Christmas Traditions in Boston

Forest Hills CemeteryThe Forest Hills Cemetery and the Forest Hills Educational Trust PRESENT:

A FORSYTH LECTURE EVENT — with Author and Historian Anthony Sammarco

Sunday, December 10th at 2PM

In 1659, the General Court of Massachusetts Bay Colony banned by law the celebration of Christmas as it was deemed to be a time of seasonal excess with no Biblical authority. Though this law was repealed in 1681, it would not be until 1856 that Christmas Day became a state holiday in Massachusetts.

Anthony Sammarco outlines the celebration (or lack thereof) of Christmas in the first two centuries after the city was settled in 1630. By the mid-19th century a German immigrant named Charles Follen introduced the Christmas tree to Boston, and shortly thereafter Louis Prang (who is interred at Forest Hills) introduced his colorful Christmas cards, the first in Boston. During the next century, Boston would see caroling and hand bell ringing on Beacon Hill, a Nativity scene and other traditional New England displays on Boston Common and in the many department stores. What could have been better after a day visiting with Santa (C. Kelton Upham was Santa at Filene’s and is buried at Forest Hills) and seeing the lights on Boston Common than to enjoy a hot fudge sundae at Bailey’s?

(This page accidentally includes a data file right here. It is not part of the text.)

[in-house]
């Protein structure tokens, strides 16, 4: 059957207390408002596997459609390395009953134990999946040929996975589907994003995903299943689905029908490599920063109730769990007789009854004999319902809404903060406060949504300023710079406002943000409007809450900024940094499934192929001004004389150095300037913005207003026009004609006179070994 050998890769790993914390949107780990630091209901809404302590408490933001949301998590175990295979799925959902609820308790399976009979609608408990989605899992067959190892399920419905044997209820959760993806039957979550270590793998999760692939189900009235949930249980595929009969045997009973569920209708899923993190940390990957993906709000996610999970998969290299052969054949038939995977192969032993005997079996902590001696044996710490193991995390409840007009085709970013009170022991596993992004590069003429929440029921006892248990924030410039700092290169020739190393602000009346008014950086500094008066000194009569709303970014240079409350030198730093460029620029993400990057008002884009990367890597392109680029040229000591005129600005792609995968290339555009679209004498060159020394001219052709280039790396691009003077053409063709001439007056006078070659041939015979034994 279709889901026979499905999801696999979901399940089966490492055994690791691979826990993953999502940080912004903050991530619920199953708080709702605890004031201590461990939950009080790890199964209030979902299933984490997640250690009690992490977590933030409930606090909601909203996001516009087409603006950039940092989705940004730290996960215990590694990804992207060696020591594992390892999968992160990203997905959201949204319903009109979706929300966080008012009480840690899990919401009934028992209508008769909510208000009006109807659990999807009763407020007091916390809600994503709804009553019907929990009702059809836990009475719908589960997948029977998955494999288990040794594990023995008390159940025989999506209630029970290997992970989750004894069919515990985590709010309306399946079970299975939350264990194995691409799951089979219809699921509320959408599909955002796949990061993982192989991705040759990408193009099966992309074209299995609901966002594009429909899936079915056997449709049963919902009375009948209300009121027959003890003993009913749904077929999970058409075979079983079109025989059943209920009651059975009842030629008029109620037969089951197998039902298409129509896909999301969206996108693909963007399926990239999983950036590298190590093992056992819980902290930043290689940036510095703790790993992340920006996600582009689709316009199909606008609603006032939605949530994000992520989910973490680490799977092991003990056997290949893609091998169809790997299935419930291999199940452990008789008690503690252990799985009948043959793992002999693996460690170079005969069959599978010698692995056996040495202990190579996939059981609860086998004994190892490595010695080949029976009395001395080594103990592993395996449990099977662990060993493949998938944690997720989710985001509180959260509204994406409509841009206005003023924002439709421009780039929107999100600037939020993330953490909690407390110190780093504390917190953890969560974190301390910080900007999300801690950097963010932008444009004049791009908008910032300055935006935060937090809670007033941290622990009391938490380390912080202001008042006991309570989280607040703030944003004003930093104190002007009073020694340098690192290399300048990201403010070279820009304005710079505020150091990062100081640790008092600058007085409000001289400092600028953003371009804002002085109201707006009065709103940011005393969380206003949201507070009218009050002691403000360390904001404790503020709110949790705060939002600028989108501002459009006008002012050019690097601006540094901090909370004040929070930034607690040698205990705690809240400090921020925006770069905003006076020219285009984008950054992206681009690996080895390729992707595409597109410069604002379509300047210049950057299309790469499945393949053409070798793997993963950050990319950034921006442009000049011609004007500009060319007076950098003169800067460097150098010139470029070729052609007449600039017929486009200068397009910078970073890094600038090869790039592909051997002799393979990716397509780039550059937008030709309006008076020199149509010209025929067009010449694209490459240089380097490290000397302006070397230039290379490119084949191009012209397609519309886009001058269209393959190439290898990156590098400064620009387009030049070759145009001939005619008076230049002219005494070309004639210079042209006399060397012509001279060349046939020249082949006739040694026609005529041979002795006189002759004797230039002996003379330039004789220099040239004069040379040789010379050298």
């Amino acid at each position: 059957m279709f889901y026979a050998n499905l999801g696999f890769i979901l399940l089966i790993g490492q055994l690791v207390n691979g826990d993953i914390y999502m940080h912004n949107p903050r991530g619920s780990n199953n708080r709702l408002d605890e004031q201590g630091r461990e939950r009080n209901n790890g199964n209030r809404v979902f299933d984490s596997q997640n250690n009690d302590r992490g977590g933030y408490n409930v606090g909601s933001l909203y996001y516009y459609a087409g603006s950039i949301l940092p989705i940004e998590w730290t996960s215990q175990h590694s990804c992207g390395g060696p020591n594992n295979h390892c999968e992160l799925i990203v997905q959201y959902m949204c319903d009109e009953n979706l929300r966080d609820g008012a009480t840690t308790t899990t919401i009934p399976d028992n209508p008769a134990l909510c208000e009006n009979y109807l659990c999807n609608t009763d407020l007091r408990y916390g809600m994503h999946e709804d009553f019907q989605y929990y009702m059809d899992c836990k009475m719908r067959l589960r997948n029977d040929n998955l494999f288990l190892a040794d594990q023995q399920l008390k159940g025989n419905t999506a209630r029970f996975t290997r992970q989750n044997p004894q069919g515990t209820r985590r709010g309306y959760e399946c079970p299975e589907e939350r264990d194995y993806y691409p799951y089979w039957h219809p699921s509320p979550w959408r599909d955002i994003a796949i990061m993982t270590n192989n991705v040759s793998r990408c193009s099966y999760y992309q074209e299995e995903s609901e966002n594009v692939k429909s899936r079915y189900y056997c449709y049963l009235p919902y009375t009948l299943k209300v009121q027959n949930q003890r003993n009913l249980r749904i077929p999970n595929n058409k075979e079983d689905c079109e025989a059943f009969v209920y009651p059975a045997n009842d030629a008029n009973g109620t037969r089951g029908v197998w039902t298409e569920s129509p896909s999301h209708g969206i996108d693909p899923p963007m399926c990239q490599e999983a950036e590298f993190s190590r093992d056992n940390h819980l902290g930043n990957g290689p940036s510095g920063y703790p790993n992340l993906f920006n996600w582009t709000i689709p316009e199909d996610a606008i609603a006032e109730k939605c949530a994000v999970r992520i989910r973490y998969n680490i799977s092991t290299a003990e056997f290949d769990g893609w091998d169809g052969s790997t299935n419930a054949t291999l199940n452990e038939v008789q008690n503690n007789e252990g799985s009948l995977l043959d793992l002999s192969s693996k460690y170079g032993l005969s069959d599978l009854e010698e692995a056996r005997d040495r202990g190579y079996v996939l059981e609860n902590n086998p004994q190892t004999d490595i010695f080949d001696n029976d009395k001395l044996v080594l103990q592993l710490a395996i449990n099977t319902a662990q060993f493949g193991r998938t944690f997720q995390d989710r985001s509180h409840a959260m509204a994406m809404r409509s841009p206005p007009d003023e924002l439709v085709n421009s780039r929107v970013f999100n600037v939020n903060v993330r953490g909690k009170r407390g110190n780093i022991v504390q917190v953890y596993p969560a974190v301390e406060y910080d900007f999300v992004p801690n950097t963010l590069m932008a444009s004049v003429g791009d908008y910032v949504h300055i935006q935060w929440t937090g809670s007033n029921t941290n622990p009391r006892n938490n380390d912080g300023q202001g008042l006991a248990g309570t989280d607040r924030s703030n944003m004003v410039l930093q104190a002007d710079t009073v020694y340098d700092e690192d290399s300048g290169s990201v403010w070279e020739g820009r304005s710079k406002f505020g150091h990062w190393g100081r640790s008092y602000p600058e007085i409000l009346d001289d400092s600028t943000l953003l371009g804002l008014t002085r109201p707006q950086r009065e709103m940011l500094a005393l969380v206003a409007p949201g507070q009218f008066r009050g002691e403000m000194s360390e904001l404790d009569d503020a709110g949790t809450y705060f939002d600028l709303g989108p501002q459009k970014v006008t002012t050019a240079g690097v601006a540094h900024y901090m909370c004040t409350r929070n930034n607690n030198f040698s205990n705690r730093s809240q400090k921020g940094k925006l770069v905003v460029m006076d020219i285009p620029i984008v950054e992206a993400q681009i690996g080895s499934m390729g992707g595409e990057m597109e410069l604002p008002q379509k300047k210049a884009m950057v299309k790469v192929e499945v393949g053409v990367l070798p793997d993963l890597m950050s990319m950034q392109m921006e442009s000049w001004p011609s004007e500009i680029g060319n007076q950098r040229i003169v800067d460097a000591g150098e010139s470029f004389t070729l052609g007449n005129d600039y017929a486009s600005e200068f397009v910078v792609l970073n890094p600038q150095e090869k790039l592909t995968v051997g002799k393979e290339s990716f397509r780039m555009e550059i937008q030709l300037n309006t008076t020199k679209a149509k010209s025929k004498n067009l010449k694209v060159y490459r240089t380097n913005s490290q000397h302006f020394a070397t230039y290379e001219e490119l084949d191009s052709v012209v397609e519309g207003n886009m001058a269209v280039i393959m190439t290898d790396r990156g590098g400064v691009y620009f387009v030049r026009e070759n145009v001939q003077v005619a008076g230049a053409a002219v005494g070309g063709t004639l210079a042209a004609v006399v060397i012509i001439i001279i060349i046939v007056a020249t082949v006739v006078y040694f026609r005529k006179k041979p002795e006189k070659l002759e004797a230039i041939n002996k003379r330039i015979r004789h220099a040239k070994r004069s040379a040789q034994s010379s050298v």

Sammarco’s book, Christmas Traditions in Boston, revisits the memories of the past and brings together the shared traditions of how Bostonians have celebrated the holiday season.

Admission:  $10 for advance tickets; $12 day of the lecture

 

FOR TICKETS AND MORE INFORMATION

 

Anthony Sammarco is the author of more than 60 books and lectures widely on the history and development of Boston, his native city. Titles include Lost Boston, and many books in the Images of America series from Arcadia Publishing such as Forest Hills Cemetery and Boston’s Back Bay in the Victorian Era.